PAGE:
In a secondary analysis of a cluster randomized controlled trial of minority youth aged 7 to 12 years at elevated metabolic risk, a school-based gardening intervention called Texas Sprouts resulted in reductions of 0.02% for hemoglobin A1c (HbA1c) and 6.40 mg/dL for low-density lipoprotein cholesterol levels.
Researchers with UTHealth Houston School of Public Health and The University of Texas at Austin published their findings in JAMA Network Open.
Over the past several decades, childhood obesity in the US has increased, particularly among Hispanic children. According to the US Centers for Disease Control and Prevention, between 2017 and 2020, obesity prevalence was 26.2% among Hispanic children compared with 24.8% among non-Hispanic Black children, 16.6% among non-Hispanic White children, and 9.0% among non-Hispanic Asian children.
“Hispanic children are also more likely than non-Hispanic White children to develop obesity-related metabolic diseases, such as metabolic syndrome and type 2 diabetes,” wrote senior author Adriana Pérez, PhD, professor of biostatistics and data science, Michael & Susan Dell Center for Healthy Living, UTHealth Houston School of Public Health, and colleagues.
Consuming more fruit and vegetables (FV) could reduce the risk of obesity-related metabolic diseases, however, most US children do not meet the recommended daily FV intake, and intake is lowest among low-income children and those with obesity.
“Therefore, evidence-based interventions are needed to improve FV intake and reduce obesity-related cardiometabolic diseases in low-income children from minoritized racial and ethnic groups,” wrote the team. In the last decade, studies have consistently shown that school-based gardening interventions can improve FV intake and dietary-related psychosocial variables in children.
According to Pérez and colleagues, most school-based interventions that have looked at the effects of controlled trials on metabolic outcomes have evaluated a program with multiple components, ie, nutrition, physical activity, and behavior change. No cluster randomized controlled trial has evaluated the effects of a school-based gardening intervention alone on metabolic outcomes. Therefore, the team evaluated the effects of the Texas Sprouts school-based gardening, nutrition, and cooking intervention compared with a control program on changes in metabolic outcomes in 695 children aged 7-12 years.
From 2016 to 2019, investigators analyzed 16 low-income elementary schools in the greater Austin, Texas area with majority Hispanic student populations. The schools were randomly assigned to either Texas Sprouts intervention or delayed intervention (ie, control).
Texas Sprouts spanned 1 school year, which was 9 months, and consisted of the formation of a Garden Leadership Committee; a 0.25-acre outdoor teaching garden; 18 student gardening, nutrition, and cooking lessons taught by trained educators throughout the school year; and 9 monthly parent lessons. The delayed intervention was implemented the following academic year and was identical to the original, according to researchers.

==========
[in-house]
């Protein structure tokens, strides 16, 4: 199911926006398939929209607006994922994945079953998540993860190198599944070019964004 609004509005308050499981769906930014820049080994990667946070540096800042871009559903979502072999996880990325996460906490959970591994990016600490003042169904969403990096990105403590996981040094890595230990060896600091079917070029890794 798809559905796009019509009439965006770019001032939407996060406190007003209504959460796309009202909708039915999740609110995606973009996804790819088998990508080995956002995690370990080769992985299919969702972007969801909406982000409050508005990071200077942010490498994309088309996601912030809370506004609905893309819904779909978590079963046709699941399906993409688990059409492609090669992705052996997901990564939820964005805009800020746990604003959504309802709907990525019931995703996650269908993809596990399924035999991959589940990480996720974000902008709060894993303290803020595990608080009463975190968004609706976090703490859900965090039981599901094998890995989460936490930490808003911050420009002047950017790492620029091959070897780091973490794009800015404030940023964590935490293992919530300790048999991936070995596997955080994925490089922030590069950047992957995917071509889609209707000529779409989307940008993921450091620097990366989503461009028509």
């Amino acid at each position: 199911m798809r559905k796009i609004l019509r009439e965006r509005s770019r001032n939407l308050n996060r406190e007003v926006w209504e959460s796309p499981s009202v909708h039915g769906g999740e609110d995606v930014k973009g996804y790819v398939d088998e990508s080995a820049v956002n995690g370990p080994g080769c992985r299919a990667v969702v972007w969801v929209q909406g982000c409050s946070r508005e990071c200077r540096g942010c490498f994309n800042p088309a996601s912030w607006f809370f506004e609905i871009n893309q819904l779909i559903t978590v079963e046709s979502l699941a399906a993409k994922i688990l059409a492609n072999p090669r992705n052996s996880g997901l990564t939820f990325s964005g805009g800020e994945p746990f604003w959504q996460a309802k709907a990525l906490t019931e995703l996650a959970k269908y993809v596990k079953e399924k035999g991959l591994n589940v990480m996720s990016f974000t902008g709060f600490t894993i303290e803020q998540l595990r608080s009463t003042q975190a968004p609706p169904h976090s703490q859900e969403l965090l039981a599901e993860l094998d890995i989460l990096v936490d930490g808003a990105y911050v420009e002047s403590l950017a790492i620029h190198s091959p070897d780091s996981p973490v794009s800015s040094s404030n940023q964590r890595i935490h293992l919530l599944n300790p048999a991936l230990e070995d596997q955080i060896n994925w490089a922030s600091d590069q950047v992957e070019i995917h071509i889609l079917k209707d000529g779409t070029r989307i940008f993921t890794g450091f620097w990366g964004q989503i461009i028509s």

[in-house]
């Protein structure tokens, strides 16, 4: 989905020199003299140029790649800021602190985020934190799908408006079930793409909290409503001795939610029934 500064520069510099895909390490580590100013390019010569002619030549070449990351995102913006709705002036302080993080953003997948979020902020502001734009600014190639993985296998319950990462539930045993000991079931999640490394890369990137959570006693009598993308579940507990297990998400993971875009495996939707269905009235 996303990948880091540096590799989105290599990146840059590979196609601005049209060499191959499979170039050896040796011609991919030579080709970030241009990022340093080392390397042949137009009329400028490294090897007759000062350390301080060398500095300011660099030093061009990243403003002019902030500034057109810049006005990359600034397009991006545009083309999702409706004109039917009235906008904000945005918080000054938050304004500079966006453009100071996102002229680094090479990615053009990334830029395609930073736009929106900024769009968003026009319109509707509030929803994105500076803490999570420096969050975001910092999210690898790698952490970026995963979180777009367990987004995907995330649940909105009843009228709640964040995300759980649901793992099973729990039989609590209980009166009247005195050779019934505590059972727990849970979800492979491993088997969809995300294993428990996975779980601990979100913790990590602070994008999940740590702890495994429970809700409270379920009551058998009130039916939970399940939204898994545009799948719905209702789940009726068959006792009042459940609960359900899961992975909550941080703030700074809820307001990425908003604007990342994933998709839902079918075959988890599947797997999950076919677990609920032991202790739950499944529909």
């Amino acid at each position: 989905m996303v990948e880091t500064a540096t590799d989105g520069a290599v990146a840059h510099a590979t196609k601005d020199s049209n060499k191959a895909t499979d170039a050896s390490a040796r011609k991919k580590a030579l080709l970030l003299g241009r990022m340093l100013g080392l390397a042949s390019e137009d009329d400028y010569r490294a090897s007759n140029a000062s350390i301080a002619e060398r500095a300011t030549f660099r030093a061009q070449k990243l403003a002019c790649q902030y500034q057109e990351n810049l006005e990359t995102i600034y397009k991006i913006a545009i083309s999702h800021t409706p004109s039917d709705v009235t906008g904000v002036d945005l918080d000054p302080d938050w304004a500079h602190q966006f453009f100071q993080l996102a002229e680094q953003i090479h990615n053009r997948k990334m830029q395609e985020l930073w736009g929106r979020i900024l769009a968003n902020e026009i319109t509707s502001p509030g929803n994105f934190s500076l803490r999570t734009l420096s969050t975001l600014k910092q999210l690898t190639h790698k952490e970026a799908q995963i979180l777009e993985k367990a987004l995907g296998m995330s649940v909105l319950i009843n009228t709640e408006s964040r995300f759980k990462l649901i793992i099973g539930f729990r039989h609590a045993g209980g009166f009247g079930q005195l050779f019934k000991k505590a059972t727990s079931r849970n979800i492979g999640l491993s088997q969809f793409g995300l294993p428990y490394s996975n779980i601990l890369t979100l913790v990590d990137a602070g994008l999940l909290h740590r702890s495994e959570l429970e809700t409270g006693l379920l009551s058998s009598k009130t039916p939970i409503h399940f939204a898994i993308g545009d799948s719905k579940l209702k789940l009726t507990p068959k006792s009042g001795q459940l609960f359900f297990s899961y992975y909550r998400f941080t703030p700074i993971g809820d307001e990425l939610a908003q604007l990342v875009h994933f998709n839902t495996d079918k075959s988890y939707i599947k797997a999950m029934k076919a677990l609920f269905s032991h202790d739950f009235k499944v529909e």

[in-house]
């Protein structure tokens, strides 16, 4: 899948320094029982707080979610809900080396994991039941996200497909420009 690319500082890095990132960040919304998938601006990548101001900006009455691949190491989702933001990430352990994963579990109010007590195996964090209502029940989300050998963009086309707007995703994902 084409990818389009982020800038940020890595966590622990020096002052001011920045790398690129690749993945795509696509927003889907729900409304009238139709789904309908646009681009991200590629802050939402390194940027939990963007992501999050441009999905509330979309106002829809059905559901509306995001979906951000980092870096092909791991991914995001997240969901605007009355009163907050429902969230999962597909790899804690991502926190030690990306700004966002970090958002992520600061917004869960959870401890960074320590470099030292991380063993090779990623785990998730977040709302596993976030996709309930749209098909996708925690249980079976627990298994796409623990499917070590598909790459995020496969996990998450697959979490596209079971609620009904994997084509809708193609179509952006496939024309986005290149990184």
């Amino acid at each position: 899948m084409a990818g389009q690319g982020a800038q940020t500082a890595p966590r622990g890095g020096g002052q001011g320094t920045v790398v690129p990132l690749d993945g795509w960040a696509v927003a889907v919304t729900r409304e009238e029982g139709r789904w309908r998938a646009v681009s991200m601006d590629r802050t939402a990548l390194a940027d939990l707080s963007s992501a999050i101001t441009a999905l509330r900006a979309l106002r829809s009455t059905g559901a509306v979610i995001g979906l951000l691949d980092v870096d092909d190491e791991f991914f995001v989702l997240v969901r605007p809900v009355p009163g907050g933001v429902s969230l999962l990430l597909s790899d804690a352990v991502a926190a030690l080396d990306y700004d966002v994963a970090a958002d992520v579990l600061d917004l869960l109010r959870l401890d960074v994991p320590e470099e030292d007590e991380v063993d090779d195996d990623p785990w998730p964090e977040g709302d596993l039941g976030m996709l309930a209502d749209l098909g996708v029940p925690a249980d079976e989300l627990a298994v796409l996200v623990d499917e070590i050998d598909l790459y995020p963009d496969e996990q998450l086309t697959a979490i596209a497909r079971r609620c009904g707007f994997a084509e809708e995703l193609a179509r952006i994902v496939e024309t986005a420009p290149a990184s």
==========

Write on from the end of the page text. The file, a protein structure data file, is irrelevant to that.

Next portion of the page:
At baseline and postintervention, participants’ demographics were obtained via survey and investigators measured students’ height, weight, and body mass index, as well as, glucose, insulin, homeostatic model assessment of insulin resistance (HOMA-IR) and obtained a lipid panel via an optional fasting blood draw.
Among the final total study cohort of 695 children, the mean age was 9.28 years and approximately 44% were boys, 69% Hispanic, and 65% were eligible for free or reduced-price lunch.
Researchers observed that compared with children from control schools, those from Texas Sprouts schools had a 0.02% reduction in mean HbA1c (95% CI, 0.03%-0.14%; P=.005) and a 6.40 mg/dL reduction in mean low-density lipoprotein cholesterol (95% CI, 3.82-8.97 mg/dL; P=.048).
There were no intervention effects on glucose, insulin, HOMA-IR, or other lipid parameters.
“Given that there is a critical need to reduce obesity-related metabolic disease in children, especially in low-income and Hispanic populations, this intervention has the potential to be implemented and scaled across the US,” concluded Pérez and colleagues. “School-based gardening programs improve dietary intake, academic performance, and reduce metabolic diseases in even the most high-risk minority pediatric populations. These findings provide direct evidence to help encourage policy makers, administrators, and school district personnel to adopt and/or support garden-based learning into elementary schools.”
Reference: Pérez A, Davis JN, Landry MJ, et al. Effects of a school-based nutrition, gardening, and cooking intervention on metabolic parameters in high-risk youth: A secondary analysis of a cluster randomized clinical trial.JAMA Netw Open. 2023;6:e2250375.